What is a Giclee print? This has been typed into search engines millions of times, if you are reading this article you have probably searched it yourself. In which case you will already know that the word ‘Giclee’ is derived from the French word “le gicleur” which means “nozzle”, or more specifically “gicler” meaning “to squirt, spurt, or spray”, but what does this really mean?
By definition, a Giclee print is an Inkjet print, which is correct. But what makes it different to an Inkjet print? Can I produce one on my own Inkjet printer?
Giclee prints are used to reproduce Fine Art to the very highest standards. A well produced Gilee print should be indistinguishable from the original art. This is why they are so popular with artists who wish to produce reproductions of their art for short runs and limited editions.
Although ‘Photo Quality’ inkjet printers can produce excellent results, the resulting prints cannot be compared to Giclee. The first consideration is the printer itself. A photo printer has four inks, CMYK (Cyan, Magenta, Yellow & Black). A printer suitable for Giclee printing would have at least nine different colour inks, some have twelve. The additional colours, subtle variations on the basic CMYK, include Light Magenta, Light Cyan, Light Black etc. This, combined with a printer using print heads capable of placing these colours accurately on the paper, produces prints with a tonal range far greater than a Photo printer could ever achieve. Expect to pay in excess of £1500 for a printer capable of producing A2 prints, £3-7000 for larger sizes.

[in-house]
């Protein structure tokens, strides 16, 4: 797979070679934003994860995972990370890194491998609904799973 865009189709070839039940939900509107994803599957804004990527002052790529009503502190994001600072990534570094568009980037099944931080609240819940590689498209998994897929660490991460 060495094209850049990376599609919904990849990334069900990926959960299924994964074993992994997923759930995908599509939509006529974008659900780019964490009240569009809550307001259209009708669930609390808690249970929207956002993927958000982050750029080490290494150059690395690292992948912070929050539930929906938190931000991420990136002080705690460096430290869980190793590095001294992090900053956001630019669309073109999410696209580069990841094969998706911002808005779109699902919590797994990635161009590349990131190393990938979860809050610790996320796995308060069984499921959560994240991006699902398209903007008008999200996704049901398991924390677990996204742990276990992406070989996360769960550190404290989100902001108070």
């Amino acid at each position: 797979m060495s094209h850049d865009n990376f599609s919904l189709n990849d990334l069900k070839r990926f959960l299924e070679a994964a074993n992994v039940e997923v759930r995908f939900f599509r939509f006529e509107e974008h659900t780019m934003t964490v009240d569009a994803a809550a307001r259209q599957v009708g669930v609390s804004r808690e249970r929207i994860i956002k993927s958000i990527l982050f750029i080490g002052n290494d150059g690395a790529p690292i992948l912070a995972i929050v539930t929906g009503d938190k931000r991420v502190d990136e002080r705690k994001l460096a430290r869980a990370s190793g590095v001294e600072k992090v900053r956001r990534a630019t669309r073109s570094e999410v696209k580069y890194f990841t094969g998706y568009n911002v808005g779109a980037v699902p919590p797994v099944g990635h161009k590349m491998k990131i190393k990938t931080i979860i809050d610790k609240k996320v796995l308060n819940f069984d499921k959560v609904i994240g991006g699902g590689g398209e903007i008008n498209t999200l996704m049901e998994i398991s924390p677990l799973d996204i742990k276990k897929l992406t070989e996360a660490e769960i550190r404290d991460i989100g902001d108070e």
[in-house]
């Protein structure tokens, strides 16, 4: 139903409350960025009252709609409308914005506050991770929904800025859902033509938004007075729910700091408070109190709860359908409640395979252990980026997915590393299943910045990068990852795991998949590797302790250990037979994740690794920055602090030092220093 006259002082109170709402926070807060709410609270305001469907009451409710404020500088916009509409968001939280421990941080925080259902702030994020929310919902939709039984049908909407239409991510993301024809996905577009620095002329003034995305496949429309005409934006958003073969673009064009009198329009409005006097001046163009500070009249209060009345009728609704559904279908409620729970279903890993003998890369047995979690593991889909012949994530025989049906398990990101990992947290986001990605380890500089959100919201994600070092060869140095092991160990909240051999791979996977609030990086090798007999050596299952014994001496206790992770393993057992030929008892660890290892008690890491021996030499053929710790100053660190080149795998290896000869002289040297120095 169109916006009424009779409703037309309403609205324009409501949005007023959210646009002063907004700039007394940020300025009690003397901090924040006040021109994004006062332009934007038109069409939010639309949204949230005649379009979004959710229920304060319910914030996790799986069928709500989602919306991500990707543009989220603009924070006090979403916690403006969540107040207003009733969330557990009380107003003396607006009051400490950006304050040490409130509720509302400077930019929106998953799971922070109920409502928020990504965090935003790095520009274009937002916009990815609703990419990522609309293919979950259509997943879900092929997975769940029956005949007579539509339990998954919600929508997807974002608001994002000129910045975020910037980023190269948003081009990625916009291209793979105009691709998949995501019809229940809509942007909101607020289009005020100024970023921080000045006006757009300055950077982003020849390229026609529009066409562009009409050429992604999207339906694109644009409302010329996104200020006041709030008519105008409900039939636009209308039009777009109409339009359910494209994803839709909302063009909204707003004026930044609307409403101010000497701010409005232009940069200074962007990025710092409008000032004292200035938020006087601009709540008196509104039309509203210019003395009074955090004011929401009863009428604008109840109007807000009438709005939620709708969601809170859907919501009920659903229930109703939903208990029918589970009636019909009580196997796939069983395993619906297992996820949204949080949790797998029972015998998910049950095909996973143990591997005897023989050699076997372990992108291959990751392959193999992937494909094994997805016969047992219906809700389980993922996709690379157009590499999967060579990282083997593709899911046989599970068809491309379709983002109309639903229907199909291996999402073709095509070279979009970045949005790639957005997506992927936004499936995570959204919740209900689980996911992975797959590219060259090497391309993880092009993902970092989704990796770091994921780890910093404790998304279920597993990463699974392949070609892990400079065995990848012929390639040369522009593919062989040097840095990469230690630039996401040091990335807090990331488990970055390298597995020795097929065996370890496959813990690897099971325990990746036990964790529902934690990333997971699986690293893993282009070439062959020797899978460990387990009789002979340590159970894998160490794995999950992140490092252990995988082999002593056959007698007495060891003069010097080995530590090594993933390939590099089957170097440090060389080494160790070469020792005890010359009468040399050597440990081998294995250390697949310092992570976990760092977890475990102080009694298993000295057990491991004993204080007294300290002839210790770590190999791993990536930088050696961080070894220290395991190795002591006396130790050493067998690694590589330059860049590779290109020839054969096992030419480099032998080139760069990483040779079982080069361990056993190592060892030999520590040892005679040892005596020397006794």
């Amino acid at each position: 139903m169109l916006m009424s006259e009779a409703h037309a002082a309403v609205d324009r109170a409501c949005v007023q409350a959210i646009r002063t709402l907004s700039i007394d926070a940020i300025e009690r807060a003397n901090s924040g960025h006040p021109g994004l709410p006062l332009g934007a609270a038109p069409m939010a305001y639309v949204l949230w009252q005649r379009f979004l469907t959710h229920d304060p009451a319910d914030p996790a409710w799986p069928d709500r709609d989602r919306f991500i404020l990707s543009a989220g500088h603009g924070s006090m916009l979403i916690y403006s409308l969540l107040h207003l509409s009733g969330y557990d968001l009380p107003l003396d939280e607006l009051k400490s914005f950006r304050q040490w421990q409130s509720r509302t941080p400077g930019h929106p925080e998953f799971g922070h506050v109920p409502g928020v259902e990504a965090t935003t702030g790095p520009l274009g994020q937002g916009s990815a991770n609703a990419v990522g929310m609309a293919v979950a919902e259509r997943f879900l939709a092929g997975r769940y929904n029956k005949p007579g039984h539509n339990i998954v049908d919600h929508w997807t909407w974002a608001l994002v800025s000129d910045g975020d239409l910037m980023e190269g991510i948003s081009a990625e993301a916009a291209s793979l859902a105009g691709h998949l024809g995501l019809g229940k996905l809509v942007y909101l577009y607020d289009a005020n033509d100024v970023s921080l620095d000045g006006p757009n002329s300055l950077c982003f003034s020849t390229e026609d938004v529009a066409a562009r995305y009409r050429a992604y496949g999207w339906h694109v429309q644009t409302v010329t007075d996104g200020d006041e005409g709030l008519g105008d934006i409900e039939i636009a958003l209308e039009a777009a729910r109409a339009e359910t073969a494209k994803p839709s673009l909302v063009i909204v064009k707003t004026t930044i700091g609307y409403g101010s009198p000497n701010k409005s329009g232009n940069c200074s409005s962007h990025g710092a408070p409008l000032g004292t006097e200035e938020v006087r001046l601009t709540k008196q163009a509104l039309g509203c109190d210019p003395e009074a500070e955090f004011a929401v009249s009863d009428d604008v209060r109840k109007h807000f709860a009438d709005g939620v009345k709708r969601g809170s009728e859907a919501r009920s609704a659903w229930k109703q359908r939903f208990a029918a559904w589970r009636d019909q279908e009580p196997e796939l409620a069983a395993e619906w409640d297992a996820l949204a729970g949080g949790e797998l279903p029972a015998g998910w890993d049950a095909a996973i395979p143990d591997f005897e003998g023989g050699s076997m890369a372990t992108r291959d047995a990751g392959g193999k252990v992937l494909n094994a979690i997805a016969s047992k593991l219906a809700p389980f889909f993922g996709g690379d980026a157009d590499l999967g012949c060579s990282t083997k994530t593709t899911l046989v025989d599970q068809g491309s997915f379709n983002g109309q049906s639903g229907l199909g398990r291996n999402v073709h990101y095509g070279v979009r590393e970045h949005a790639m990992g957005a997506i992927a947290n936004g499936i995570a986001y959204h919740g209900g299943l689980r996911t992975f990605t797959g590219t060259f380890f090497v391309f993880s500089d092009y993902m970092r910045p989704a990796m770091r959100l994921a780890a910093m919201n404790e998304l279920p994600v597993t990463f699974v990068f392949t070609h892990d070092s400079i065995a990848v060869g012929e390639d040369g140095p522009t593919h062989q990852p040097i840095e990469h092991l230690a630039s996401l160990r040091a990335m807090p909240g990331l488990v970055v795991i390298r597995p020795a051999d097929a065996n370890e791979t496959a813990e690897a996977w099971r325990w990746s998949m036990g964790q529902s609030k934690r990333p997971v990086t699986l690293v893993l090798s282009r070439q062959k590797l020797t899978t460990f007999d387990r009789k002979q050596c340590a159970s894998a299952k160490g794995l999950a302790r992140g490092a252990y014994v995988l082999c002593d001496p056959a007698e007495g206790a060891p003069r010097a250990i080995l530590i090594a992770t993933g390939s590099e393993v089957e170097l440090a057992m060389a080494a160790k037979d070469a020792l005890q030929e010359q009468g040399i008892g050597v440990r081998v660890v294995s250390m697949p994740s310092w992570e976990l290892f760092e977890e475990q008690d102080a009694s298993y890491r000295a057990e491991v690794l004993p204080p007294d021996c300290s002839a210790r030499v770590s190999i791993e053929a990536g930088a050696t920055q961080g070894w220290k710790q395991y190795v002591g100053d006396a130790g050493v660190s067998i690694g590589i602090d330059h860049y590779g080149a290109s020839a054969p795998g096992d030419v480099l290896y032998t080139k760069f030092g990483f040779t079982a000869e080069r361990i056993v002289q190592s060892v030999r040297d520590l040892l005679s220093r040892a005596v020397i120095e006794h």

Although the quality of the printer is of major importance, it is not the only ingredient for producing a Giclee print. The inks used in a Giclee printer will be of ‘Archival Quality’. This means that they have been tested, usually under accelerated laboratory conditions, to determine their light fastness. Claims of 70-100 years display without fading are claimed. I think we need to be objective about these claims. If a Giclee print is hung on a wall which receives direct sunlight for eight hours a day it will fade. What we do know is that it will last considerably longer than a standard photo print. How long, well, we may not be around to find out!
The paper used will also be of ‘Archival Quality’ and will be produced specifically for the production of Giclee prints. The paper may well be ‘Hand Made’, some of the leading manufactures are in Germany. It will of course be ‘Acid Free’ and will comply to the strict requirements for reproducing fine art. A range of weights, usually between 250-350gsm, and surfaces are available to suit all types of art.
The image used to produce the Giclee print must, of course, be of the highest standard. It is possible to photograph your own art if you have the right equipment and knowledge. If you are uncertain that you can produce an image of the quality required, use a professional photographer experienced in photography of fine art. There will of course be a price to pay for this service, but if you are selling your art as prints to the general public, they will need to be of a high quality commercial standard. Paying for professional origination is a good investment in future sales.
Last and not least is the person who prepares the digital image for print. Balancing and matching to the original art is a very skilled process. This will determine how your art reproduces on your final Giclee print.
Always ask to see a proof before you commit to a print run and discuss any concerns you may have with the person that will be producing your print, not the person on reception. If you are ordering online and providing your own image, ask if your chosen supplier will provide you with a free image assessment.
I hope this article gives you a better insight into ‘What is a Giclee Print’. Use this knowledge to ensure that your first prints are stunning, just like your art!Immobilienmakler Heidelberg Makler Heidelberg
Source by John E King